Pending court cases

The delay in deciding cases is increasing the expenses of litigants and also causing them a lot of other difficulties


May 13, 2021

In view of the growing number of cases pending in Pakistan’s law courts, it has long been felt to reduce the gap between the numbers of judges and cases. As of 2018, there were 4,000 judges in the country to deal with 1.9 million pending cases. Now cases pending in the Supreme Court have increased to the record number of 49,000. The Bar Council of Pakistan, the representative body of lawyers, as well as litigants have rightly urged an immediate increase in the number of judges to expedite the disposal of the pile of cases.

The delay in deciding cases is increasing the expenses of litigants and also causing them a lot of other difficulties. The situation is such that hearing of appeals filed in the higher judiciary begins after years. Litigants are informed after long gaps that in a day or two their cases will be heard and they should be present in the court. People from far-flung rural areas somehow travel to cities to attend court hearings, where they are told that hearing had been put off without a new date having been fixed. Such incidents abound. As a result, it takes decades and sometimes even generations to decide cases. Such delays occur due to several reasons, besides the shortage of judges.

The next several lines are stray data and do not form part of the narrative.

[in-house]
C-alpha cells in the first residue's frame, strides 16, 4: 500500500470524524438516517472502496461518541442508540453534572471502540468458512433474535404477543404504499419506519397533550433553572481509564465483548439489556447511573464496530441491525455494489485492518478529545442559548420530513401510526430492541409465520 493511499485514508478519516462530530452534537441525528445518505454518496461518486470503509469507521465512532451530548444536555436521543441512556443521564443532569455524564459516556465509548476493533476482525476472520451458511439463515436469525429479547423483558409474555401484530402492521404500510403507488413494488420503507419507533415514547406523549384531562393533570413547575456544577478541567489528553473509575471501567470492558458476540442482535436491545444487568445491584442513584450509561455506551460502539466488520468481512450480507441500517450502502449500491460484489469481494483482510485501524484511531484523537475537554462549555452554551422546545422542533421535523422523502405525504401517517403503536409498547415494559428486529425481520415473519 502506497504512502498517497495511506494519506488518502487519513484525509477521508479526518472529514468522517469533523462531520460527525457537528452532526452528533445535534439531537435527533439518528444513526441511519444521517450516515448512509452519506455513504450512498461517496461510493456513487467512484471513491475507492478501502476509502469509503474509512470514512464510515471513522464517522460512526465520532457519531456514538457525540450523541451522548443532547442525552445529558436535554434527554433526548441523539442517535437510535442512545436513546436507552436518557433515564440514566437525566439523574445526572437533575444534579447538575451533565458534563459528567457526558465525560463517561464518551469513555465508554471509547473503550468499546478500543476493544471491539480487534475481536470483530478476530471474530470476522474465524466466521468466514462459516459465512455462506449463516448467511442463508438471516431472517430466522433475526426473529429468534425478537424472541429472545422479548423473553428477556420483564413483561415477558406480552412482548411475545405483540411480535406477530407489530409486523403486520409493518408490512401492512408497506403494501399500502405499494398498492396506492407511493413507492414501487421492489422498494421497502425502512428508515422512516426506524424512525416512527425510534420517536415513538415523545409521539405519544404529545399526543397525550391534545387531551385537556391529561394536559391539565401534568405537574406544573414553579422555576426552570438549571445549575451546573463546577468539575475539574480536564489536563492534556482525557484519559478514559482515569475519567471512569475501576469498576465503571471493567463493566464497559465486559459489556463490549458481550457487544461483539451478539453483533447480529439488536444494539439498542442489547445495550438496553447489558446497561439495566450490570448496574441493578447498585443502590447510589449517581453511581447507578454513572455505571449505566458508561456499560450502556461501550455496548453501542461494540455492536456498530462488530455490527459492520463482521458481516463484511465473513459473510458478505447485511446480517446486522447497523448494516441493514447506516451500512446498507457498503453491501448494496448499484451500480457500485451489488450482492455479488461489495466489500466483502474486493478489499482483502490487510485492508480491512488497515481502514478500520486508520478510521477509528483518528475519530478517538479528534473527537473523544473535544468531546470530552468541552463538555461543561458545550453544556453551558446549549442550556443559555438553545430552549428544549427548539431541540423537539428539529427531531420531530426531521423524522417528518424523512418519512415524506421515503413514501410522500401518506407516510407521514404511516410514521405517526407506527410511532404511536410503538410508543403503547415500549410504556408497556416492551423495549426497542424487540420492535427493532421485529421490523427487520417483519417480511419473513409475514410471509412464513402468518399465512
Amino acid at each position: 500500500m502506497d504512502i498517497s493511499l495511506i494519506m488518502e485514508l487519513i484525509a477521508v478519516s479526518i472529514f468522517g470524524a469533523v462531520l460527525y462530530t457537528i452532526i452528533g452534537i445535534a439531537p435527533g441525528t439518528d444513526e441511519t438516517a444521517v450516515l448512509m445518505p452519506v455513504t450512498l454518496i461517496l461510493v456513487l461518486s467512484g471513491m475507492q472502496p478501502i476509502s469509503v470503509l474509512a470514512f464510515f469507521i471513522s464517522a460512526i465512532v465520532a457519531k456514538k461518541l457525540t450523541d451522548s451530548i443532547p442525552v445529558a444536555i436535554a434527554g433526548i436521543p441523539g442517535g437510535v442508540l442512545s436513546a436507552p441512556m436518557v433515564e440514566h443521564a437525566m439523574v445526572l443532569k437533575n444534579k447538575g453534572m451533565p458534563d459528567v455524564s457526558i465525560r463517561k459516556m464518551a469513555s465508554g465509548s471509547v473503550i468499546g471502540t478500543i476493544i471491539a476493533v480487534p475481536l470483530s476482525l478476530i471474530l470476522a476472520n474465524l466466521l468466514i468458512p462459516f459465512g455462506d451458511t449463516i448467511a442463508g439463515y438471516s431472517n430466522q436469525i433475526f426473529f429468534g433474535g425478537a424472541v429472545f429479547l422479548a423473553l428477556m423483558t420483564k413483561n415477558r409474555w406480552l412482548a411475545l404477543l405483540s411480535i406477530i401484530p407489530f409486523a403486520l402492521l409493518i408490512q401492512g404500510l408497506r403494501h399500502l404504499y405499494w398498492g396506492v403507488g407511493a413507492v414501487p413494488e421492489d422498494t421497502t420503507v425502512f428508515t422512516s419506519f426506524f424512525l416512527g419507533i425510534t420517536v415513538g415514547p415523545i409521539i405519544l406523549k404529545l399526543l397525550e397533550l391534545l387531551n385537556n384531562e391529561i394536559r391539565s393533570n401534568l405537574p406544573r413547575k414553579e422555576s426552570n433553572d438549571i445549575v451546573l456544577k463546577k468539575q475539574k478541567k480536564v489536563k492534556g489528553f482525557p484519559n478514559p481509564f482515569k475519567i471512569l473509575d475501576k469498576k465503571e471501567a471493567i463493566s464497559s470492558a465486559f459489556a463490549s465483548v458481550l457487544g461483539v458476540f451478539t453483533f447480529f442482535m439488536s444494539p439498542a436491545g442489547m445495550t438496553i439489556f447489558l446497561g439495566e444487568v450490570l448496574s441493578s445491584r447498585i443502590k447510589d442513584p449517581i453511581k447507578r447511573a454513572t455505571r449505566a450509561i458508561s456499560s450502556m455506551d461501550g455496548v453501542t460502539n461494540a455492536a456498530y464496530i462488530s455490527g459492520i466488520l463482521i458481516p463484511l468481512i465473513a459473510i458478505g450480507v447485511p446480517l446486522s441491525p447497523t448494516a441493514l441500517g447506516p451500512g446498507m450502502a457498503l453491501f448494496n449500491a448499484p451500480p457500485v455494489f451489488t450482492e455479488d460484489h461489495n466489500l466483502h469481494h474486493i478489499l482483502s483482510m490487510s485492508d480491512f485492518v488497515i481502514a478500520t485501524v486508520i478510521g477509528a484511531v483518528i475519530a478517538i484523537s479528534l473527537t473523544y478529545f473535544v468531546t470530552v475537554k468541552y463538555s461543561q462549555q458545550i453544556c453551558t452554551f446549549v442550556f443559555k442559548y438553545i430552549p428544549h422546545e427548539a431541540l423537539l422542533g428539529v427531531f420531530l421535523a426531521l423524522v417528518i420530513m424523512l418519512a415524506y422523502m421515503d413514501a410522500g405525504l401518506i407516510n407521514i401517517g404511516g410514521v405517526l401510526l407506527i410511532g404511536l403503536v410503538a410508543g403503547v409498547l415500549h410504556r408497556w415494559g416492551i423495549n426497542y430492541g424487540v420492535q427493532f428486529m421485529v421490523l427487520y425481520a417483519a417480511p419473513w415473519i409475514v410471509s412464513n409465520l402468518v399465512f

Legal experts agree that most laws in Pakistan are outdated and need to be updated and upgraded. Most laws had been introduced by the British rulers, and they were meant to keep the local subjects under subjugation. Hence these laws are not serving the needs of people of an independent country. Reforms are needed in the entire legal system in order to avoid the delay in the dispensation of justice. Under the existing system, people languish in prisons for many years before they are declared innocent. Many lives are destroyed in the process. The present justice system is also expensive. One has to spend Rs50, 000 to recover an article worth only Rs500. Change is the only constant.

Published in The Express Tribune, May 13th, 2021.

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